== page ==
Does the VCR doesn't have any image controls, maybe under the menu settings? It seems odd that the image would be that much darker after capturing. I do not believe this would be a Pyro Link issue but you can test it. Hook up another VCR or use another tape (maybe a commercial video) or connect a DVD player and try that to see what results you get after capture.
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Postby Bobby » Wed Jul 25, 2007 2:03 pm

Some slight inaccuracy here, Chuck. Let me see if I can list 'em in order.

1) old modulated video - uses TV type coaxial cable with Type F screw-in connector and you must view on a TV on channel 3 or 4 - worst quality - carries both video and audio

2) composite video - uses shielded coaxial signal type cable (like audio cable) - uses RCA type connectors (thick inner pin) - has one wire (yellow) which contains the complete composite video signal (all color channels of video + sync) - other two cables are red/white and hold stereo audio - better but still analog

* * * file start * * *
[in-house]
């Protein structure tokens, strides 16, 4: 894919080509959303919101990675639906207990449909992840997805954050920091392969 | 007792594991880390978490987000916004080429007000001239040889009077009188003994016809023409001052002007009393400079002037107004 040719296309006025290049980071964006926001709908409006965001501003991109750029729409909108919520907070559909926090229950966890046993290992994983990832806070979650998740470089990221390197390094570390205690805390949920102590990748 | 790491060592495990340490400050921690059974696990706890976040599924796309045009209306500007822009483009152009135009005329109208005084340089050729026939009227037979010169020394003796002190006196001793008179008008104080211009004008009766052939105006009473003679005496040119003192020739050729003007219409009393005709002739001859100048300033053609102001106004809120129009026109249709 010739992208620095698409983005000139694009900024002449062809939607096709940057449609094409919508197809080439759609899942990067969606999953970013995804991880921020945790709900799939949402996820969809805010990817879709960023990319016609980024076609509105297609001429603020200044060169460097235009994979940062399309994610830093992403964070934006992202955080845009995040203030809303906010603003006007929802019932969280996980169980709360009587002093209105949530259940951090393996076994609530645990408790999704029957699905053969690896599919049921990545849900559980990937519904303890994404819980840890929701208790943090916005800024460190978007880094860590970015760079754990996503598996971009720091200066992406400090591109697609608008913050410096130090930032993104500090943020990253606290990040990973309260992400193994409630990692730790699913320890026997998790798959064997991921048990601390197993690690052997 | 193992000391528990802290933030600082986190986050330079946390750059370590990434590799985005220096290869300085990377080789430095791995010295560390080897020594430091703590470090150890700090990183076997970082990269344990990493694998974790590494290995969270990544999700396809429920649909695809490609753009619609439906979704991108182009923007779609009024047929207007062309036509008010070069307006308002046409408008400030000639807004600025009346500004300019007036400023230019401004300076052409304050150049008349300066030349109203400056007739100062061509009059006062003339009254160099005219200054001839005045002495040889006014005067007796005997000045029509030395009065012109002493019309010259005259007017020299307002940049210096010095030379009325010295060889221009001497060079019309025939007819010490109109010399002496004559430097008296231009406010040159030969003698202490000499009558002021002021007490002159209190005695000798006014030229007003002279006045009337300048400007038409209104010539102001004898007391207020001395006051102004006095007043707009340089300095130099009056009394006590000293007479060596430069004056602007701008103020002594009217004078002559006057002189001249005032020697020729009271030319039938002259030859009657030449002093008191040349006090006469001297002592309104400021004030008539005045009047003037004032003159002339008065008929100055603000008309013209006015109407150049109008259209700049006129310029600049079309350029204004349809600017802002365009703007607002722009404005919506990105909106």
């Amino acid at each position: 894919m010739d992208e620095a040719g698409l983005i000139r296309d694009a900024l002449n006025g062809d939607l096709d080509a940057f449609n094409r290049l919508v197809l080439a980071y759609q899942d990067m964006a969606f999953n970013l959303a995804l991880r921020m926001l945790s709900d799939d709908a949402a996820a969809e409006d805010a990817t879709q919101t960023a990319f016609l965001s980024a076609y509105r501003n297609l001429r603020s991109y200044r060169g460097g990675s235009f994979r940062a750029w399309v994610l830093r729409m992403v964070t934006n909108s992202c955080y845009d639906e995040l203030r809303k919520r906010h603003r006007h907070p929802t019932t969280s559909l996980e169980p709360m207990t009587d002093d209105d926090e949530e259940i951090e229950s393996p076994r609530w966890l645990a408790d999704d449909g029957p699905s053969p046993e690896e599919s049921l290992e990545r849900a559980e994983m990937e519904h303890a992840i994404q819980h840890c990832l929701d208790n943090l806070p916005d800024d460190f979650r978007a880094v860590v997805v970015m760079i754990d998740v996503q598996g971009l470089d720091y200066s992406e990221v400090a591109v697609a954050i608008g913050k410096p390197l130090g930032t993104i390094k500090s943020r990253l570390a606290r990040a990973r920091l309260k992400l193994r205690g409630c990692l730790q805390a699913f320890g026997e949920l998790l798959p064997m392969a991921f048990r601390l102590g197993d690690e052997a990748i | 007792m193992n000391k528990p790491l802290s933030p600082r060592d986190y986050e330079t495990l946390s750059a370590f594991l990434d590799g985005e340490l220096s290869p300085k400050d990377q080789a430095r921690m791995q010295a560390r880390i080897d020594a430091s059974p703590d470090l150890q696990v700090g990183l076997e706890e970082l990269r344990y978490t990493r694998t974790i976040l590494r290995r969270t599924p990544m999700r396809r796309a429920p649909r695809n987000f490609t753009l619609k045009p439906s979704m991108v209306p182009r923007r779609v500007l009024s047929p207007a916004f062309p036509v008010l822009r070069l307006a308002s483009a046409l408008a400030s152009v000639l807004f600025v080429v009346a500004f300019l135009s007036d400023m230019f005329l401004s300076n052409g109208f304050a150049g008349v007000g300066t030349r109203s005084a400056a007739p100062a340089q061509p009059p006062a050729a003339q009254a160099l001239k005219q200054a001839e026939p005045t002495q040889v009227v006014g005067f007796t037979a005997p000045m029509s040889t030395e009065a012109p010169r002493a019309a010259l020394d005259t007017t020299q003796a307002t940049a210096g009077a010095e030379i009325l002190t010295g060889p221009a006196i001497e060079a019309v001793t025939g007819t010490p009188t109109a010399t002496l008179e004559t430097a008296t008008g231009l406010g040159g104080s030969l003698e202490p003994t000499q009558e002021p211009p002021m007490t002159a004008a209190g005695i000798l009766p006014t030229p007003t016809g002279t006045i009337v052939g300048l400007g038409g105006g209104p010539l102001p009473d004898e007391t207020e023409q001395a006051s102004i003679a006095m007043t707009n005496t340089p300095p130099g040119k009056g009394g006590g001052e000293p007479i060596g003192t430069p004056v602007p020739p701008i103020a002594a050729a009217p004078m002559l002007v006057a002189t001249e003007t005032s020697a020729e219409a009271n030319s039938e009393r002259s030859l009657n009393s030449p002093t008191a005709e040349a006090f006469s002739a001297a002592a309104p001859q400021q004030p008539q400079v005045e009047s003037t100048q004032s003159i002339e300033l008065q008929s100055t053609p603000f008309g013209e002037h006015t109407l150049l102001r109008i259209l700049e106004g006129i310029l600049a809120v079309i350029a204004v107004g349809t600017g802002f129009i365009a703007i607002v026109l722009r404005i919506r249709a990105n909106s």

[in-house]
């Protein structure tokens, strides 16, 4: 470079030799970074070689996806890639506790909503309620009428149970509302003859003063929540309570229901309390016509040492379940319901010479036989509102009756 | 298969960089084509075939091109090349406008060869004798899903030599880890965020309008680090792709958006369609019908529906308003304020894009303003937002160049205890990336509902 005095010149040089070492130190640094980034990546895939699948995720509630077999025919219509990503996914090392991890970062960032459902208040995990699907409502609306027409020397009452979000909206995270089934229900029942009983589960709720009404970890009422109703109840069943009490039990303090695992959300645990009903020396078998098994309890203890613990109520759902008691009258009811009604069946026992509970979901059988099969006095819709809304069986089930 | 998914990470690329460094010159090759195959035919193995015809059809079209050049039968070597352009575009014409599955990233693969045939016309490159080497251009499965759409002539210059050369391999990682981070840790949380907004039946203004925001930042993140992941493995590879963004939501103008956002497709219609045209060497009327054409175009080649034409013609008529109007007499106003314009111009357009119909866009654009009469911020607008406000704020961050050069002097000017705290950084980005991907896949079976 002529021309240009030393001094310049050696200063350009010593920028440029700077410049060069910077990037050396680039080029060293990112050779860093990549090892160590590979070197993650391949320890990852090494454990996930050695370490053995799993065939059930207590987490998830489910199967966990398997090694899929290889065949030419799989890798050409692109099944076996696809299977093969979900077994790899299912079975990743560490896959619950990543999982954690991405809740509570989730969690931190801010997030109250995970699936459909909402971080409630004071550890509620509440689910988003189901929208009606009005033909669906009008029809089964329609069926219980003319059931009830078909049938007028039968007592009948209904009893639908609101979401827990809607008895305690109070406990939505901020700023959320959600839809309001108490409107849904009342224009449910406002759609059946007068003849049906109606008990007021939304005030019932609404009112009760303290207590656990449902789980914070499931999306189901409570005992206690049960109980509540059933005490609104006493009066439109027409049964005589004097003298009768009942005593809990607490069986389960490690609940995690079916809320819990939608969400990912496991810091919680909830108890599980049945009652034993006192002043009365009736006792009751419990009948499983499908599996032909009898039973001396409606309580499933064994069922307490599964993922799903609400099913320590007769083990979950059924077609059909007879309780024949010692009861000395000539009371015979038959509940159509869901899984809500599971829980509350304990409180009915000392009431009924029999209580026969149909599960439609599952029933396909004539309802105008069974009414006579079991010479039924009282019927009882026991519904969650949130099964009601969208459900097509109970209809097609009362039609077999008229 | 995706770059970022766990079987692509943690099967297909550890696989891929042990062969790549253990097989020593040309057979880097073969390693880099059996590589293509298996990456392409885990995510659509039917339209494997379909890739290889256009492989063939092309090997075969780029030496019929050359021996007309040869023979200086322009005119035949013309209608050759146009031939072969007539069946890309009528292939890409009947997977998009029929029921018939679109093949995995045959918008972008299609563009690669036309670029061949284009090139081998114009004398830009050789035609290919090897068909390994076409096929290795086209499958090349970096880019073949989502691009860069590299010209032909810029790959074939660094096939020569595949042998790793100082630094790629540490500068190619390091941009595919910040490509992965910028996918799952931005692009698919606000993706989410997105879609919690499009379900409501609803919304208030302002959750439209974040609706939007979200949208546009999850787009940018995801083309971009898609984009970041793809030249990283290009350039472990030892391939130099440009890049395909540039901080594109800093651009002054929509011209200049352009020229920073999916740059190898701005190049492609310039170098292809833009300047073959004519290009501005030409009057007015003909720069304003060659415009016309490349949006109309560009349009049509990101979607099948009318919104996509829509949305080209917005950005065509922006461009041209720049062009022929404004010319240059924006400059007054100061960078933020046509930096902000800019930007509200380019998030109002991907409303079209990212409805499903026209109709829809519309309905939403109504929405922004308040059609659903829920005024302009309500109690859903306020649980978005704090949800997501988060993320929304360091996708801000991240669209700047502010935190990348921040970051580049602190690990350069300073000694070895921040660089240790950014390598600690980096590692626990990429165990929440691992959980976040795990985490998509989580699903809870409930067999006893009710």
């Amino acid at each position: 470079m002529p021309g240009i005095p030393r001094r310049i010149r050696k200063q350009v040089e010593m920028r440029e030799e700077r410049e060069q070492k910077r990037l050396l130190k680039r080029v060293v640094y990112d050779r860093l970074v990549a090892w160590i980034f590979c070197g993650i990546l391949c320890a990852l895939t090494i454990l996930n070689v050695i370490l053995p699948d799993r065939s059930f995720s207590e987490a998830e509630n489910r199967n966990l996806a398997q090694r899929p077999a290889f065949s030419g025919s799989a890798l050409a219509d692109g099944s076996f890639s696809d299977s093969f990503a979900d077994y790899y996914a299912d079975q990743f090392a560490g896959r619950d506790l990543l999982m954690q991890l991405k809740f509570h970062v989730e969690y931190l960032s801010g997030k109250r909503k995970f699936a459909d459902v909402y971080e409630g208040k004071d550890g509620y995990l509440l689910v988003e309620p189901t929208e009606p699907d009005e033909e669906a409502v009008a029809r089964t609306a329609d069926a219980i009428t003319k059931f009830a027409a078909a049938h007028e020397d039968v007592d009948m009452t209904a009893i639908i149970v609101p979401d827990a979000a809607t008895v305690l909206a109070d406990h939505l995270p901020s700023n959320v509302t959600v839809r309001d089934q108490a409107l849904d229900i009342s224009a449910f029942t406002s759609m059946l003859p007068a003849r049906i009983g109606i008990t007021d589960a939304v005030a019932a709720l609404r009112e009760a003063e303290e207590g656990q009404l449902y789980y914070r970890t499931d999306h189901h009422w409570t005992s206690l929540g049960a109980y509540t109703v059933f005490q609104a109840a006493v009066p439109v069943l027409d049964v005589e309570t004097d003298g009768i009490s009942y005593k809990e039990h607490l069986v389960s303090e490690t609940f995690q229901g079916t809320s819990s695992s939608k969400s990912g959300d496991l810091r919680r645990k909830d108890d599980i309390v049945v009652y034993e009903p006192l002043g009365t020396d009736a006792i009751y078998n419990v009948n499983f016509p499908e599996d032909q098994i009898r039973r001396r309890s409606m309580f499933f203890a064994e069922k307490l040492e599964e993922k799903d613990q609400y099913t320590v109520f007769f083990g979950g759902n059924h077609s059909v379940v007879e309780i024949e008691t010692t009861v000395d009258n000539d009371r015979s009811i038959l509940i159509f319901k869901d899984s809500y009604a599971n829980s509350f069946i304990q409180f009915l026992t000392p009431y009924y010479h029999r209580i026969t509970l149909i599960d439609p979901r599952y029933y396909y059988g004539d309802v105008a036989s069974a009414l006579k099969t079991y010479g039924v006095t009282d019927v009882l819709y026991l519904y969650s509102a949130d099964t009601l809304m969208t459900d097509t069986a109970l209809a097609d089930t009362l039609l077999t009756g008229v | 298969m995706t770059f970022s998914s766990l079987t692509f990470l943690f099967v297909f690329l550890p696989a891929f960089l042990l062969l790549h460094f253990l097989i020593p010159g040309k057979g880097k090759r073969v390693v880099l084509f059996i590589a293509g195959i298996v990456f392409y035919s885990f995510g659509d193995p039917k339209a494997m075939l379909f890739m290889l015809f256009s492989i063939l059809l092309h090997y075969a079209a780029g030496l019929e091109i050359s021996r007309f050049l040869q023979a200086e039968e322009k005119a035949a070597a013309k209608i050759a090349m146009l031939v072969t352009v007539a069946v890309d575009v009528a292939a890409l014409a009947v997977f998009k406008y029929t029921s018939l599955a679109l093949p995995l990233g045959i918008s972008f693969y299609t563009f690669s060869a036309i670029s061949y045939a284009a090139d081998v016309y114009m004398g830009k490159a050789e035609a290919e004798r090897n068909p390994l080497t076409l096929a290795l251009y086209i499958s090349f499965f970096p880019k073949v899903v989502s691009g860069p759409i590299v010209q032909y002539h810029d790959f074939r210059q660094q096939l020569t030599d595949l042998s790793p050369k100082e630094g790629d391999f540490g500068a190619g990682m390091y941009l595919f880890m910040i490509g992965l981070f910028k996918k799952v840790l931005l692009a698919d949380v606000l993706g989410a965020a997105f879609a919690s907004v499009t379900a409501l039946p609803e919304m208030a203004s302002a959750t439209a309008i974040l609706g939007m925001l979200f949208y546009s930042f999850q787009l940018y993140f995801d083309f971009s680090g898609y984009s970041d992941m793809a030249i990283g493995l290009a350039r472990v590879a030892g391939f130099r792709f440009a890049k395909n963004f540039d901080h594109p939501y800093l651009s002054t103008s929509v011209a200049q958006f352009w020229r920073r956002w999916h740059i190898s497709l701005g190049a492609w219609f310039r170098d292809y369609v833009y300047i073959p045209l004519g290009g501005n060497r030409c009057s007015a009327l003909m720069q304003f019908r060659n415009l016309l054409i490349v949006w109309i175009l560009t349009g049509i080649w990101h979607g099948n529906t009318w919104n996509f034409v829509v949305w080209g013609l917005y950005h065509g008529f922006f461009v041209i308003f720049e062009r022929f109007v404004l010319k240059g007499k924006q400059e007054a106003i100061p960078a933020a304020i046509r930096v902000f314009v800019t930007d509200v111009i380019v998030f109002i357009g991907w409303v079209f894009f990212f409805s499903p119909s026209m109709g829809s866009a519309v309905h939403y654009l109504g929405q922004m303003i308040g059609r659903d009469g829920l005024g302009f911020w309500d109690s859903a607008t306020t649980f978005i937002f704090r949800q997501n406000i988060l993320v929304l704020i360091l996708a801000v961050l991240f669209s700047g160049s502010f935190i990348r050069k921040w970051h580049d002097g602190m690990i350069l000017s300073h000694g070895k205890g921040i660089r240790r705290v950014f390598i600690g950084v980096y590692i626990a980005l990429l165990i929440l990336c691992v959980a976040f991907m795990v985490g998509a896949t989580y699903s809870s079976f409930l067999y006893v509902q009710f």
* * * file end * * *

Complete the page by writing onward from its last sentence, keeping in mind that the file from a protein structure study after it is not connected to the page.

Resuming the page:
3) S-Video - uses a single cable to carry the video - special multi-pin connector - better than composite

4) component video - also uses the same type of cable and connectors are composite, but the 3 wires are used to carry components of the video signal - R-G-B is used, but not popular in the US, which uses Y'PrPb - basically a different (and relative) color space - cables may be red/green/blue but sometimes not - getting much better now - audio must be carried on a separate cable

5) DVI - now we get to digital video - much, much better than component - connector square white same as used on PCs as VGA successor - does not carry audio

6) HDMI - finally signal nirvana - both digital video and digital audio in the same cable - this is what you should use if your units support it.
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Postby Chuck Engels » Wed Jul 25, 2007 2:39 pm

Sorry Bob, I read composite but was thinking component, my screw up.

Anyway, you can test the Pyro with other equipment to see if the brightness issue is consistent or not. You can connect just about anything to it, try a few and see what you get.